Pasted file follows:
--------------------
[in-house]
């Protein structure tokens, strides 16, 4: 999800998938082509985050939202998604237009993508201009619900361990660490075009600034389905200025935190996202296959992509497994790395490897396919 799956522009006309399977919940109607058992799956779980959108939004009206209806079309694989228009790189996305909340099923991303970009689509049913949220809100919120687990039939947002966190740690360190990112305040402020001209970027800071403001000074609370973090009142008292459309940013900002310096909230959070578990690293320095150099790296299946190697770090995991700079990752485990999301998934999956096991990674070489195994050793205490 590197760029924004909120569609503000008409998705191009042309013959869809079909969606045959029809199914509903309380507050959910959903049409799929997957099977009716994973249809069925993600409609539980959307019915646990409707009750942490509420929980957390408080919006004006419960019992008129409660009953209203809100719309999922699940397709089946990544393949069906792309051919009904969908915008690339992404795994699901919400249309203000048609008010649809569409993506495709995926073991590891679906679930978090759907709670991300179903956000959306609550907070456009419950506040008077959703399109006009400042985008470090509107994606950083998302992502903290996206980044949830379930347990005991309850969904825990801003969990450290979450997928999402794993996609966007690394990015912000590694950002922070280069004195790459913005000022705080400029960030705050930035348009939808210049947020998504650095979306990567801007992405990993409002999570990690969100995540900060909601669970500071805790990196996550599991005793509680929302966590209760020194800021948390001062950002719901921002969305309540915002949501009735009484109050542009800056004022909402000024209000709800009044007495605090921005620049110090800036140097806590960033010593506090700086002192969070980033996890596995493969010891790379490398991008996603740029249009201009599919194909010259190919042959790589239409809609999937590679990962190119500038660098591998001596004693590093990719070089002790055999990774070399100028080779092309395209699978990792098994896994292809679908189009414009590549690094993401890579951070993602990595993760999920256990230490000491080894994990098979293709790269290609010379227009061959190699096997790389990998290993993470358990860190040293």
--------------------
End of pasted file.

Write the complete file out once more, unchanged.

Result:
[in-house]
């Protein structure tokens, strides 16, 4: 999800998938082509985050939202998604237009993508201009619900361990660490075009600034389905200025935190996202296959992509497994790395490897396919 799956522009006309399977919940109607058992799956779980959108939004009206209806079309694989228009790189996305909340099923991303970009689509049913949220809100919120687990039939947002966190740690360190990112305040402020001209970027800071403001000074609370973090009142008292459309940013900002310096909230959070578990690293320095150099790296299946190697770090995991700079990752485990999301998934999956096991990674070489195994050793205490 590197760029924004909120569609503000008409998705191009042309013959869809079909969606045959029809199914509903309380507050959910959903049409799929997957099977009716994973249809069925993600409609539980959307019915646990409707009750942490509420929980957390408080919006004006419960019992008129409660009953209203809100719309999922699940397709089946990544393949069906792309051919009904969908915008690339992404795994699901919400249309203000048609008010649809569409993506495709995926073991590891679906679930978090759907709670991300179903956000959306609550907070456009419950506040008077959703399109006009400042985008470090509107994606950083998302992502903290996206980044949830379930347990005991309850969904825990801003969990450290979450997928999402794993996609966007690394990015912000590694950002922070280069004195790459913005000022705080400029960030705050930035348009939808210049947020998504650095979306990567801007992405990993409002999570990690969100995540900060909601669970500071805790990196996550599991005793509680929302966590209760020194800021948390001062950002719901921002969305309540915002949501009735009484109050542009800056004022909402000024209000709800009044007495605090921005620049110090800036140097806590960033010593506090700086002192969070980033996890596995493969010891790379490398991008996603740029249009201009599919194909010259190919042959790589239409809609999937590679990962190119500038660098591998001596004693590093990719070089002790055999990774070399100028080779092309395209699978990792098994896994292809679908189009414009590549690094993401890579951070993602990595993760999920256990230490000491080894994990098979293709790269290609010379227009061959190699096997790389990998290993993470358990860190040293």